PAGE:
Wednesday, 29 December 2010

[Others.053] Is your upstairs window easily accessbile from outside?

The Story
One of the neighbours knocked on our door the other day. No, it's not the very unfriendly one who keep throwing fallen twigs and branches over the fence just because the tree is on our side of the fence, it's one of the better ones and thank God most of them are like that in the neighbourhood...

They told us someone broke into their house on a windy Friday night. The couple were watching tele in the family room downstairs (from around 9 pm to 1 am) and their 2 school age kids were sleeping upstairs in their own room. The intruder somehow climbed up the roof of family room from the backyard undetected, removed the fly screen from the guest bedroom window, forced the "closed and locked" sliding window open, sneaked into the main bedroom, took some valuable stuffs, and left the house probably also using the same path. And they didn't even notice it until the husband found the fly screen on the floor in the backyard next morning.

We all thought it would be a disaster if the intruder enter either of the kids' room and accidentally woke up the kid - hope they would be smart enough not to scream or make any noise - this would be a very important thing to teach/remind your kids...

Why bother?
You might think most new houses have alarm installed and this shouldn't be a major issue. Don't forget that for situations like my neighbour's, the alarm isn't even on yet. Also, we all know that most alarms can be configured to only monitor downstairs while family members were sleeping in bedrooms upstairs, if intruder entered the house through upstairs windows, it's basically useless...

A few things I can think of...
Please note that I am NOT an expert on home security, you should always consult your builder or some security specialist for professional advice. This post is just to share some of my thoughts...

If you are still in design and planning phase, a reminder for you to think and check whether any of your upstairs windows can be easily accessed from outside (normally through roof of rooms downstairs), would suggest to change it if possible.

If you are way over that phase, a few things below might help too, please be patient and read on :-)

If you are using awning window, it should be safer as I think it's much more difficult to enter from outside for awning window (just guessing as I don't have awning windows, please correct me if you think this is incorrect). For sliding windows, there are quite a few options:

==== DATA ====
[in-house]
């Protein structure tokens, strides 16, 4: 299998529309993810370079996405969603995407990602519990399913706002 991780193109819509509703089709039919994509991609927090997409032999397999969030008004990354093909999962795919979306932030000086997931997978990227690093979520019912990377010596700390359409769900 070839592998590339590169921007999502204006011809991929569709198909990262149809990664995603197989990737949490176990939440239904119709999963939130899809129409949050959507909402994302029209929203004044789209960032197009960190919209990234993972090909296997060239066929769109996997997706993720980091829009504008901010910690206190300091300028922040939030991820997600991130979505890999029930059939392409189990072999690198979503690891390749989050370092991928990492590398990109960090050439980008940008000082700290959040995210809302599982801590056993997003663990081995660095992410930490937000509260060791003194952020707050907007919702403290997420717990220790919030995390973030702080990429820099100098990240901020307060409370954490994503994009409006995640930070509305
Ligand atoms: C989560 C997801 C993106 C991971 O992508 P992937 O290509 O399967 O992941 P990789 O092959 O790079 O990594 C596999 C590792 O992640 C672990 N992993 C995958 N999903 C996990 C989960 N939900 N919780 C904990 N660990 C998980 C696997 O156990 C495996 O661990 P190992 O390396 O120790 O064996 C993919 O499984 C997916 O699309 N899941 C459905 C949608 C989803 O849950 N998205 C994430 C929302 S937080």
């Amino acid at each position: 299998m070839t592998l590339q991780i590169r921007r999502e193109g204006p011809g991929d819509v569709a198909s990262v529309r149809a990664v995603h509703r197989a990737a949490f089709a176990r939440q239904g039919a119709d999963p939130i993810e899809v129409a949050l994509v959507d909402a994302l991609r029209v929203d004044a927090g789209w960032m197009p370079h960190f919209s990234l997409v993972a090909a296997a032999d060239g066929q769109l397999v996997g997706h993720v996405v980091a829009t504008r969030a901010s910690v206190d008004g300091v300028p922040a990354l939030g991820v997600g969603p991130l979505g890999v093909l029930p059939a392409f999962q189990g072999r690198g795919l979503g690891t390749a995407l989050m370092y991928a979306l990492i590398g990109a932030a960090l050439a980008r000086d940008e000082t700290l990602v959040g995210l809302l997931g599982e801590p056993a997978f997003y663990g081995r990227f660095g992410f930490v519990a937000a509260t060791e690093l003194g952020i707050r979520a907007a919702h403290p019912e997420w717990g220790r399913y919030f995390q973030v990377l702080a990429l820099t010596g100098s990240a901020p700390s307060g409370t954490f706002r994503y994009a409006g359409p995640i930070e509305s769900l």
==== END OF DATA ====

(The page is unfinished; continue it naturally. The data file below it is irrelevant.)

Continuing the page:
1) install window locks, google for "window locks" and you should be able to get lots of information.

One of the simplest ones are locks like below, personally I don't quite like it as I have seen windows been scratched and the paint came off due to this lock.



2) some builders provide extra options of windows with built-in locks, for example, something similar to this one I mentioned before. It looks much better and should be more secure... and more expensive....

3) just get a small wood/steel stick, cut to suitable size and use it to block the sliding window from opening, as shown below. Sorry for my awful drawing skill, but I think you should get the idea.


I have seen quite a few families using the 3rd simple and cheap "stick" trick, however, after a few simple experiments, I think it's not 100% perfect. Most of the sliding windows have one panel fixed, while the other movable one, is designed to allow you to easily remove it by lifting it up. So if you have a suction pad, or by using your hand to push the movable panel up slowly, you can still sort of force it to open from outside (note: assuming window lock already been damaged)


My suggestion will be as shown below, install one or two little screws at the top of your windows (marked with red cross), this will stop the windows from been easily pushed upwards as before. The catch is, when it comes to window cleaning time, you have to remove those screws before you can remove the panel for proper cleaning.
Please note that this requires driving a screw into your window panel and special skills might be required. If not done properly, this could break your window glass or void your warranty. So please don't try it yourself unless you are confident with your skill. Always get help from professionals if possible.


What if the intruder just break the glass?
Well... Normally that would make quite a bit of noise and hopefully no one would do that. The next option would be to install some sort of bars. Make sure you choose a good looking one, otherwise it would look like a jail. I found a few photos from the net as below...




Oh, almost forgot, one other option, get a german shepherd or properly trained dog. Sometimes they are more efficient than any alarm system. Just make sure it has been properly trained to only accept food from family member...

Hope you find this information helpful, if you have any other ideas, please let me know...

Hope everyone have a safe and happy Christmas and New Year break!

Cheers!

3 comments:

Annie@A View On Design said...

I;ve been saying to my DH for ages that we have to do more security than just key lock. But I spose a key lock would have stopped them taking flyscreen off, then opening door. Still, I need to do a better audit tomorrow! good post!

bashworth said...

Hi Some great pictures here.

I use the stick approach. To stop someone lifting the window you can put a couple of screws into the top frame facing down, and partially sticking down so that they stop the sliding window lifting up. You only have to take these out if you need to take the window out.

Small Log Homes said...

I like the different methods for sealing windows, such as the clamps. These seem like the best option. I didn't at all like adding grills to the windows. While the idea may seem full proof in terms of burglary, it can be really hazardous during a fire!